“There is no doubt that the era of zero driving emission commercial vehicles is upon us, and that Hyundai Motor Company Australia will deliver to customers a real-world, commercially viable product that meets their needs and aspirations,” said Mr Kett.

The Hyundai Mighty Electric uses a permanent magnet synchronous motor generating 120kW of power and 320Nm of torque, with drive to the rear axle via a single-speed reduction gear turning a propellor shaft and a final drive ratio is 5.375:1 It has a maximum speed of 100km/h, which is more than some EV trucks and makes motorway driving a safer and easier experience.

The truck comes standard with a 114.5kWh capacity lithium-ion (LFP) battery pack for a cab chassis which it claims is a class leader. The battery pack provides t up to 200km of range when loaded to the maximum GVM of 7300kg, which Hyundai says  was tested using a tray body configuration with air conditioning turned on, while driving in typical Australian urban conditions.*

the truck will accept up to 6.6kW of AC power or a 100kW of 800V DC fast-charging power using a CCS 2 combo charging port, enabling the Mighty  to charge from eight to 100 per cent  in approximately 71 minutes.

For faster turnarounds, a 20-minute fast charge during an unloading stop could add around 100km of range.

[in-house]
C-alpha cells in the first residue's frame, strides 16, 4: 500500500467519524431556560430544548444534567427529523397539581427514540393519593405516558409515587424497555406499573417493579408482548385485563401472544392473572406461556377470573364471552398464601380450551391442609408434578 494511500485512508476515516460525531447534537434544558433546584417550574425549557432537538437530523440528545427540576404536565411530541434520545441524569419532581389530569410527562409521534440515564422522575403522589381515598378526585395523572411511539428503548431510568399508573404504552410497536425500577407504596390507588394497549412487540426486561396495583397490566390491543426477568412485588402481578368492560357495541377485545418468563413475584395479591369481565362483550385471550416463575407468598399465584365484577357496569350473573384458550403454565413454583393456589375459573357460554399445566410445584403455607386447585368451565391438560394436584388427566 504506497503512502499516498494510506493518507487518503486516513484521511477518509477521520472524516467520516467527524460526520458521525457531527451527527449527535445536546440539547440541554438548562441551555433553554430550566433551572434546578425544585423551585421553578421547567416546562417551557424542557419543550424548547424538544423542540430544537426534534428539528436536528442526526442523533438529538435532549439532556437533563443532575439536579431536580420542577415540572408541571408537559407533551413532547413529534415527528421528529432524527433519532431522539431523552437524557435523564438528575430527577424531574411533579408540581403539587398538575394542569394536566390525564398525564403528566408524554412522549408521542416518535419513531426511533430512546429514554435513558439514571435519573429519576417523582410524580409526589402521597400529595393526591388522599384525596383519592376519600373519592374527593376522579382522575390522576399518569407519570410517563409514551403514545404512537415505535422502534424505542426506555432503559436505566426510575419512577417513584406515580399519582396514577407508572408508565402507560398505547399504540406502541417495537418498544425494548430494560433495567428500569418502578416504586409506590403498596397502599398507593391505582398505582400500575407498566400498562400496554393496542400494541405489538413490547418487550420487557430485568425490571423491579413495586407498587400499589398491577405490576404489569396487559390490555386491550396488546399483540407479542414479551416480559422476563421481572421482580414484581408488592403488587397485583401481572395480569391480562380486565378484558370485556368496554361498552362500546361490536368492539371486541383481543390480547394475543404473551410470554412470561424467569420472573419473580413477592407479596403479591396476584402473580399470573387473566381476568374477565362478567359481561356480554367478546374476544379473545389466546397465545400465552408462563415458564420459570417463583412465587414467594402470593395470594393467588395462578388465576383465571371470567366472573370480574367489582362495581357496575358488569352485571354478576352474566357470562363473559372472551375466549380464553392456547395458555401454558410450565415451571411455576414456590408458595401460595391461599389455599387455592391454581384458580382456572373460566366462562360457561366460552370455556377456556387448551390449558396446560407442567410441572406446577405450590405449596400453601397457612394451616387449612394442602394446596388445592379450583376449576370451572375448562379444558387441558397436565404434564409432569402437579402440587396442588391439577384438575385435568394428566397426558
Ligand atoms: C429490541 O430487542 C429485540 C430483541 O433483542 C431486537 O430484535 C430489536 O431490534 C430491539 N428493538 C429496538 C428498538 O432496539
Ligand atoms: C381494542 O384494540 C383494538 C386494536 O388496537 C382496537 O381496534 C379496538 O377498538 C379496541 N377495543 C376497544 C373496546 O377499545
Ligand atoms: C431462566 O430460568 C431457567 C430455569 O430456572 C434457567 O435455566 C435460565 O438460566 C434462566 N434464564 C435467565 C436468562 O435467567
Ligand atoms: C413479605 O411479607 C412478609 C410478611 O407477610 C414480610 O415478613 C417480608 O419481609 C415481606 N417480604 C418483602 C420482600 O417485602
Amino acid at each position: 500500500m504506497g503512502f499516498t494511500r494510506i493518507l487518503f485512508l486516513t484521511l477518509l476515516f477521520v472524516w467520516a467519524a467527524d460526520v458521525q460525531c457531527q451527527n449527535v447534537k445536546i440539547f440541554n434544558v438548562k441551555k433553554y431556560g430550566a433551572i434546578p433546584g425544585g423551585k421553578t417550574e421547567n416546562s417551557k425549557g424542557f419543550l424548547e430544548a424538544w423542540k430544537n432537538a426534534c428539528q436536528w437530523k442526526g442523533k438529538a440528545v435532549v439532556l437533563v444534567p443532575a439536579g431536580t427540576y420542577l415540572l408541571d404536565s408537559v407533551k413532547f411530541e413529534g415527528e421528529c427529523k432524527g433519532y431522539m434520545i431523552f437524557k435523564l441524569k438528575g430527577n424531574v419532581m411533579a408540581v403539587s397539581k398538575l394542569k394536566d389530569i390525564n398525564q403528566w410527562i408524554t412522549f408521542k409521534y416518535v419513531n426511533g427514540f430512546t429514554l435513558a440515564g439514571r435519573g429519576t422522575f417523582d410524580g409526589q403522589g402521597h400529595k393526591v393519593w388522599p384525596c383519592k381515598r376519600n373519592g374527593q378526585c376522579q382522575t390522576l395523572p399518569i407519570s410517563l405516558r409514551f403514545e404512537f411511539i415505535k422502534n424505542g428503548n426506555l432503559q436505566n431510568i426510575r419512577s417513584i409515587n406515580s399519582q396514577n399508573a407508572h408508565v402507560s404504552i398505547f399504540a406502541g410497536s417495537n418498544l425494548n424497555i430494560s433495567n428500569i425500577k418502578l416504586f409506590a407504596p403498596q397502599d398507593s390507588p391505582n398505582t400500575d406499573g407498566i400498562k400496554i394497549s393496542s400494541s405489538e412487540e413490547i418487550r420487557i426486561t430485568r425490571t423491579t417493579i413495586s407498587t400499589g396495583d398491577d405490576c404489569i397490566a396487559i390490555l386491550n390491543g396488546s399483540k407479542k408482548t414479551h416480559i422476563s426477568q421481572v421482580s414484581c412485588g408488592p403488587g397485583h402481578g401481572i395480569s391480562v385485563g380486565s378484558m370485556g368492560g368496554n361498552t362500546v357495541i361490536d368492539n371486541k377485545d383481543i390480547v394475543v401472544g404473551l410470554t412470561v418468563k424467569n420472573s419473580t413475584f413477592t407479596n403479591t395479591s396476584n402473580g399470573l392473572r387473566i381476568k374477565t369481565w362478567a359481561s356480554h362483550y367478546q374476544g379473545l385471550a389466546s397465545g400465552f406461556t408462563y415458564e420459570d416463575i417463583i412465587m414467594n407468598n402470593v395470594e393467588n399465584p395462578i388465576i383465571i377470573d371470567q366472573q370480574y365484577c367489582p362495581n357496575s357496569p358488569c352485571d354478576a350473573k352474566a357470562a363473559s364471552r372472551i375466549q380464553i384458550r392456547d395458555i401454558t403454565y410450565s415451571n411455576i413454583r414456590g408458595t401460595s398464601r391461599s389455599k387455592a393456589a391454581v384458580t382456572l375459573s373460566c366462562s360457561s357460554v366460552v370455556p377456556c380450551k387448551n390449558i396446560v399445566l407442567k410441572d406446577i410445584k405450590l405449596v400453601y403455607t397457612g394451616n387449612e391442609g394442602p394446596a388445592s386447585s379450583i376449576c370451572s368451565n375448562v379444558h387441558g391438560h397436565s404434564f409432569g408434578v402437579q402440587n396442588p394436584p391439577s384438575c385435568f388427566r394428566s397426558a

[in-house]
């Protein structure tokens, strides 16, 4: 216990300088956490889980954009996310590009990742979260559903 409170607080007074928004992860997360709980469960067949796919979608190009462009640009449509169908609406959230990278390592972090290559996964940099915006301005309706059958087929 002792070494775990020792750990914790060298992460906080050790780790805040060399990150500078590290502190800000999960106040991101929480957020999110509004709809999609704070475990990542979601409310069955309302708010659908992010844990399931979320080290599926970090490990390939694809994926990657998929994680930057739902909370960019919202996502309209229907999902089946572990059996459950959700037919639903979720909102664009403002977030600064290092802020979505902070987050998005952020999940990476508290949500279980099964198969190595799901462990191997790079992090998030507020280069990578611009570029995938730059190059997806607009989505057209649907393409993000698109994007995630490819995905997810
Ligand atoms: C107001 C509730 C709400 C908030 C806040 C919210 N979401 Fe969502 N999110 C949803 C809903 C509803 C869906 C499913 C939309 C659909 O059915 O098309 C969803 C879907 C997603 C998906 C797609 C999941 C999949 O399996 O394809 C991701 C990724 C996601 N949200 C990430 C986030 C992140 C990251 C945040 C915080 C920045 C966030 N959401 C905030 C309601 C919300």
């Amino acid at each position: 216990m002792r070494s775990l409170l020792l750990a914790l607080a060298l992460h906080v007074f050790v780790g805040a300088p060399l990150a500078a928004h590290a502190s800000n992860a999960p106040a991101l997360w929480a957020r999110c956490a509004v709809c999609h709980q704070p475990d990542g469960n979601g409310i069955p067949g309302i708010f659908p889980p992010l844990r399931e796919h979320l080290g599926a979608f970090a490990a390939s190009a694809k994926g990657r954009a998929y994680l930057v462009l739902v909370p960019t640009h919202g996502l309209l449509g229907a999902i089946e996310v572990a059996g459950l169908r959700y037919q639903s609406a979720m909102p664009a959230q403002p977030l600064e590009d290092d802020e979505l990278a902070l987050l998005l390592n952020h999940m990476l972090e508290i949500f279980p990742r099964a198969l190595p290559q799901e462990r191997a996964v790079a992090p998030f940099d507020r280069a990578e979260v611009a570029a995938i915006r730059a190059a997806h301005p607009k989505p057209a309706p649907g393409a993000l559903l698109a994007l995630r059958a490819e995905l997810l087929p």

It is fitted with multiple driving features to optimise driving efficiency and make the driving experience as pleasant and safe as possible.

Hyundai claims two-stage regenerative braking allows the Mighty Electric to recover up to 33 per cent of braking energy by lifting off the accelerator pedal. Stage 1 regenerative braking provides up to 0.07g of decelerative force, while the stronger stage 2 generates up to 0.14g. The front and rear drum service brakes are air actuated.

It also features an ECO mode which reduces electricity consumption by limiting power output, a helpful feature that maximises range for longer drives where full power is not required. When the battery charge depletes, the battery management system intelligently works to help MIGHTY Electric reach its destination for charging.\